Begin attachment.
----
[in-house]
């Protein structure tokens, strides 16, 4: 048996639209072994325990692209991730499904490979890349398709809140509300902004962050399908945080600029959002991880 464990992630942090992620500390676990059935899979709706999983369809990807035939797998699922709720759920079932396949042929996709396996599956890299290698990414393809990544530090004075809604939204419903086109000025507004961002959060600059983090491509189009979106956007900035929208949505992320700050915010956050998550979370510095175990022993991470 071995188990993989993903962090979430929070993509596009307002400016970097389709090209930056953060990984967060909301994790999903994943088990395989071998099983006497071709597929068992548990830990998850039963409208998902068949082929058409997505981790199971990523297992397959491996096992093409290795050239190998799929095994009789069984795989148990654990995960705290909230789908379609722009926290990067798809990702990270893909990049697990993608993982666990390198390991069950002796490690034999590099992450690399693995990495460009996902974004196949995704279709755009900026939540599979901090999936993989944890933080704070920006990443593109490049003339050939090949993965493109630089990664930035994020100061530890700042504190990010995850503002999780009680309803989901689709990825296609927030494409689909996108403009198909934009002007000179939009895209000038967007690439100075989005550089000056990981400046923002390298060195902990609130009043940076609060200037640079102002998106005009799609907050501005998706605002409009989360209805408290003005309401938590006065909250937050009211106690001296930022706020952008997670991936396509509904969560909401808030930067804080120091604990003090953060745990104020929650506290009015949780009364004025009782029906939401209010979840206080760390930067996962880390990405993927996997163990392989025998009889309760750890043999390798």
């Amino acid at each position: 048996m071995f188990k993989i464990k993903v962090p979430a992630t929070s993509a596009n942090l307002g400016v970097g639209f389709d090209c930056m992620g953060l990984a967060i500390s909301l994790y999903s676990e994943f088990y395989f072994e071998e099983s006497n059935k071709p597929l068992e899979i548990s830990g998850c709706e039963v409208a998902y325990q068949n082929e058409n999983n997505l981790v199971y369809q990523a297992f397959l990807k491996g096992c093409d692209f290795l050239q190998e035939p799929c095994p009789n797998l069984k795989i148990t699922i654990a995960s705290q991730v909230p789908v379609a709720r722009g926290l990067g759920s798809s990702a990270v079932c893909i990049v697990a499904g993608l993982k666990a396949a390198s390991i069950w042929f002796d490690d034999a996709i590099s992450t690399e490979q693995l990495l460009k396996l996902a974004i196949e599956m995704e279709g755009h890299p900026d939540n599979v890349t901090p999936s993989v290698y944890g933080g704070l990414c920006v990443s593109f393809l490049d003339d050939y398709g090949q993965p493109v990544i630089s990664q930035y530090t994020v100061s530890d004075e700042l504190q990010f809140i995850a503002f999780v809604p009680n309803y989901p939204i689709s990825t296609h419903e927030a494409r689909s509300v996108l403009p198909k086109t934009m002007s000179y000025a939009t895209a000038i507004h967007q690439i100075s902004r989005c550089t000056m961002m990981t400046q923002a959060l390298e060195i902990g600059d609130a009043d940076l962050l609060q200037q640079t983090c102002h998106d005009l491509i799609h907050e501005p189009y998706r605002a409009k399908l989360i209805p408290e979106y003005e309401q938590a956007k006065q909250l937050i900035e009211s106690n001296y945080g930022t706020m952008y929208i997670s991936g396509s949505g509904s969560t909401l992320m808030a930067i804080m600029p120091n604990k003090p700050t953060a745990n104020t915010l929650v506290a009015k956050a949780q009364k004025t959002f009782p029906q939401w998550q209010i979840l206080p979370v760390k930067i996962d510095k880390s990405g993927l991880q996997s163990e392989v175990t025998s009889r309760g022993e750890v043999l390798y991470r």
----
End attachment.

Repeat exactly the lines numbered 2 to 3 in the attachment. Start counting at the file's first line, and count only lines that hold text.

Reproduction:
């Protein structure tokens, strides 16, 4: 048996639209072994325990692209991730499904490979890349398709809140509300902004962050399908945080600029959002991880 464990992630942090992620500390676990059935899979709706999983369809990807035939797998699922709720759920079932396949042929996709396996599956890299290698990414393809990544530090004075809604939204419903086109000025507004961002959060600059983090491509189009979106956007900035929208949505992320700050915010956050998550979370510095175990022993991470 071995188990993989993903962090979430929070993509596009307002400016970097389709090209930056953060990984967060909301994790999903994943088990395989071998099983006497071709597929068992548990830990998850039963409208998902068949082929058409997505981790199971990523297992397959491996096992093409290795050239190998799929095994009789069984795989148990654990995960705290909230789908379609722009926290990067798809990702990270893909990049697990993608993982666990390198390991069950002796490690034999590099992450690399693995990495460009996902974004196949995704279709755009900026939540599979901090999936993989944890933080704070920006990443593109490049003339050939090949993965493109630089990664930035994020100061530890700042504190990010995850503002999780009680309803989901689709990825296609927030494409689909996108403009198909934009002007000179939009895209000038967007690439100075989005550089000056990981400046923002390298060195902990609130009043940076609060200037640079102002998106005009799609907050501005998706605002409009989360209805408290003005309401938590006065909250937050009211106690001296930022706020952008997670991936396509509904969560909401808030930067804080120091604990003090953060745990104020929650506290009015949780009364004025009782029906939401209010979840206080760390930067996962880390990405993927996997163990392989025998009889309760750890043999390798």
């Amino acid at each position: 048996m071995f188990k993989i464990k993903v962090p979430a992630t929070s993509a596009n942090l307002g400016v970097g639209f389709d090209c930056m992620g953060l990984a967060i500390s909301l994790y999903s676990e994943f088990y395989f072994e071998e099983s006497n059935k071709p597929l068992e899979i548990s830990g998850c709706e039963v409208a998902y325990q068949n082929e058409n999983n997505l981790v199971y369809q990523a297992f397959l990807k491996g096992c093409d692209f290795l050239q190998e035939p799929c095994p009789n797998l069984k795989i148990t699922i654990a995960s705290q991730v909230p789908v379609a709720r722009g926290l990067g759920s798809s990702a990270v079932c893909i990049v697990a499904g993608l993982k666990a396949a390198s390991i069950w042929f002796d490690d034999a996709i590099s992450t690399e490979q693995l990495l460009k396996l996902a974004i196949e599956m995704e279709g755009h890299p900026d939540n599979v890349t901090p999936s993989v290698y944890g933080g704070l990414c920006v990443s593109f393809l490049d003339d050939y398709g090949q993965p493109v990544i630089s990664q930035y530090t994020v100061s530890d004075e700042l504190q990010f809140i995850a503002f999780v809604p009680n309803y989901p939204i689709s990825t296609h419903e927030a494409r689909s509300v996108l403009p198909k086109t934009m002007s000179y000025a939009t895209a000038i507004h967007q690439i100075s902004r989005c550089t000056m961002m990981t400046q923002a959060l390298e060195i902990g600059d609130a009043d940076l962050l609060q200037q640079t983090c102002h998106d005009l491509i799609h907050e501005p189009y998706r605002a409009k399908l989360i209805p408290e979106y003005e309401q938590a956007k006065q909250l937050i900035e009211s106690n001296y945080g930022t706020m952008y929208i997670s991936g396509s949505g509904s969560t909401l992320m808030a930067i804080m600029p120091n604990k003090p700050t953060a745990n104020t915010l929650v506290a009015k956050a949780q009364k004025t959002f009782p029906q939401w998550q209010i979840l206080p979370v760390k930067i996962d510095k880390s990405g993927l991880q996997s163990e392989v175990t025998s009889r309760g022993e750890v043999l390798y991470r």